In just a few short hours, the Arsenal stadium announcer will engage in familiar matchday patter, enthusing that football is back in North London and encouraging us to enjoy the game. Yet I’ve never felt less sure of what to expect from a matchday at the Emirates.

Today, as we saunter past the Arsenal shop at Finsbury Park, weaving through the traffic to Blackstock Road and breathing in the familiar smells of the street food stalls, we’ll finally have the answer to which 11 players make up Unai Emery’s very first competitive team.

As we turn onto Gillespie Road and walk past the famous Arsenal tube station to pockets of chanting, I imagine there’ll be a few more supporters than usual deep in thought at what awaits them at the stadium.

We’ll join the press of fans waiting to climb the stairs and march across the Ken Friar Bridge, feeling tentative, excitement tempered with the unknown.

We’ll break through the turnstiles to spill into our seats, and remember that actually, none of it matters because we’re here to watch the Arsenal. After three long months away, we’ll settle into our seats and await the arrival of new and returning heroes.

LONDON, ENGLAND - MARCH 01: Fans watch the match with empty seats all around during the Premier League match between Arsenal and Manchester City at Emirates Stadium on March 1, 2018 in London, England. (Photo by Shaun Botterill/Getty Images)
(Photo by Shaun Botterill/Getty Images)

We’re home.

We’ve been told to feel excited this summer, things are being done differently. In stark contrast to the activity up the Seven Sisters Road, we made signings early in positions we all agreed needed strengthening: a new goalkeeper, an extra centre-back, and midfield steel to harden the spine of the team.

Yet I have felt strangely detached from football, in many ways more conflicted now than at any stage during the long goodbye to Arsene Wenger.

LONDON, ENGLAND - MAY 06: Arsenal manager Arsene Wenger says goodbye to the Arsenal fans after 22 years at the helm at the end of the Premier League match between Arsenal and Burnley at Emirates Stadium on May 6, 2018 in London, England. (Photo by Clive Mason/Getty Images)
LONDON, ENGLAND – MAY 06: Arsenal manager Arsene Wenger says goodbye to the Arsenal fans after 22 years at the helm at the end of the Premier League match between Arsenal and Burnley at Emirates Stadium on May 6, 2018 in London, England. (Photo by Clive Mason/Getty Images)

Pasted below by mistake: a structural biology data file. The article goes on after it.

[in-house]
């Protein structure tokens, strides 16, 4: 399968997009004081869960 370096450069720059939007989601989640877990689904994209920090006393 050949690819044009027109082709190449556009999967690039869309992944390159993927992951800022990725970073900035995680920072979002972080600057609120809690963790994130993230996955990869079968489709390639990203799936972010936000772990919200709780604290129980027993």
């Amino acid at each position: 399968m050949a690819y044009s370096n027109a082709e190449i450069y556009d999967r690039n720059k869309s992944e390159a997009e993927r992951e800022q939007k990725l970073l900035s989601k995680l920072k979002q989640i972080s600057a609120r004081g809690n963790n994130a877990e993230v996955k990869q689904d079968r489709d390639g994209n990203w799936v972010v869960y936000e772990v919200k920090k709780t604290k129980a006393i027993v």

Then, we knew change was coming, welcomed it, but at the same time enjoyed waving farewell to a man who had brought us so many good times. For a few short weeks, as we appeared to be drifting through an endless golden sunset, everything was clear and we knew how to feel.

Now it all feels a bit fuzzy. The usual preseason discussions – whether our business is enough, where we’ll finish, or even who our new starting XI will be – are difficult to engage in when you have little or no idea what to expect.

With a new manager at the helm, it’s hard to know who would have started against Manchester City even without any new signings. As it is, we’ve (happily) added to the squad, but allied to a number of late returns from World Cup duty and some fresh injuries, picking a starting XI feels as pointless as trying to predict this week’s lottery numbers. Given a choice, we all know which of those we would prefer to get right…

It feels strangely disloyal when debates get rowdy about who will finish in the coveted Champions League places, not to be fiercely staking a claim for Emery’s Arsenal. We’re told to feel excited, but although there were plenty of ‘Merci Arsene’ celebrations, there has been little ‘Welcome Unai’ rhetoric in the countdown to the Manchester City game.

While we bemoaned the groundhog day that supporting Arsenal had become, there are now question marks about what formation we will adopt, whether we will sit back or press and whether we are still a side that will push for a winner rather than stubbornly defend a point. There are hints, for sure, from both preseason and Emery’s own history, but they are as yet no more than that.

I want to be excited, but it’s hard when you’re not quite sure what you’re getting excited about.

Hopefully, by 6pm, we’ll know.

P.S. Who’d be a West Ham fan? It’s weird to think they go through this sort of thing every year!